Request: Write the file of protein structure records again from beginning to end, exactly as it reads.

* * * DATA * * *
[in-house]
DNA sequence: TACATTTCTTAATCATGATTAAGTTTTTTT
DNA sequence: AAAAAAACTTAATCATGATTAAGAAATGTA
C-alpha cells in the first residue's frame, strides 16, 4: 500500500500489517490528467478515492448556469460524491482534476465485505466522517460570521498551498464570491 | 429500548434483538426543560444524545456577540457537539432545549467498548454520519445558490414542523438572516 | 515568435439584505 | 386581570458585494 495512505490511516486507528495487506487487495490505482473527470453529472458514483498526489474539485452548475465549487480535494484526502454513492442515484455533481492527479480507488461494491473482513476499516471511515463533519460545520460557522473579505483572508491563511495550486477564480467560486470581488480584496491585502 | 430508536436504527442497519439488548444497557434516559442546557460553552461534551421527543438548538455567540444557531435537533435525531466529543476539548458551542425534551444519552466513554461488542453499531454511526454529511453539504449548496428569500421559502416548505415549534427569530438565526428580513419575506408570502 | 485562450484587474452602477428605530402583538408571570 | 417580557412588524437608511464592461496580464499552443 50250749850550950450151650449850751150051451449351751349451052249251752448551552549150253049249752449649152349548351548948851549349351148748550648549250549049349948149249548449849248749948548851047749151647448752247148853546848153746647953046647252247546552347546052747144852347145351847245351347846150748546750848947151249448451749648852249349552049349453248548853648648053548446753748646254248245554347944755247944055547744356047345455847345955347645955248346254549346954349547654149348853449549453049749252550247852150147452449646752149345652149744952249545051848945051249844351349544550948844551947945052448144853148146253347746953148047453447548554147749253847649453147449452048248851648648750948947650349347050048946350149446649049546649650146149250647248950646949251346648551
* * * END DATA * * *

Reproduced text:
[in-house]
DNA sequence: TACATTTCTTAATCATGATTAAGTTTTTTT
DNA sequence: AAAAAAACTTAATCATGATTAAGAAATGTA
C-alpha cells in the first residue's frame, strides 16, 4: 500500500500489517490528467478515492448556469460524491482534476465485505466522517460570521498551498464570491 | 429500548434483538426543560444524545456577540457537539432545549467498548454520519445558490414542523438572516 | 515568435439584505 | 386581570458585494 495512505490511516486507528495487506487487495490505482473527470453529472458514483498526489474539485452548475465549487480535494484526502454513492442515484455533481492527479480507488461494491473482513476499516471511515463533519460545520460557522473579505483572508491563511495550486477564480467560486470581488480584496491585502 | 430508536436504527442497519439488548444497557434516559442546557460553552461534551421527543438548538455567540444557531435537533435525531466529543476539548458551542425534551444519552466513554461488542453499531454511526454529511453539504449548496428569500421559502416548505415549534427569530438565526428580513419575506408570502 | 485562450484587474452602477428605530402583538408571570 | 417580557412588524437608511464592461496580464499552443 50250749850550950450151650449850751150051451449351751349451052249251752448551552549150253049249752449649152349548351548948851549349351148748550648549250549049349948149249548449849248749948548851047749151647448752247148853546848153746647953046647252247546552347546052747144852347145351847245351347846150748546750848947151249448451749648852249349552049349453248548853648648053548446753748646254248245554347944755247944055547744356047345455847345955347645955248346254549346954349547654149348853449549453049749252550247852150147452449646752149345652149744952249545051848945051249844351349544550948844551947945052448144853148146253347746953148047453447548554147749253847649453147449452048248851648648750948947650349347050048946350149446649049546649650146149250647248950646949251346648551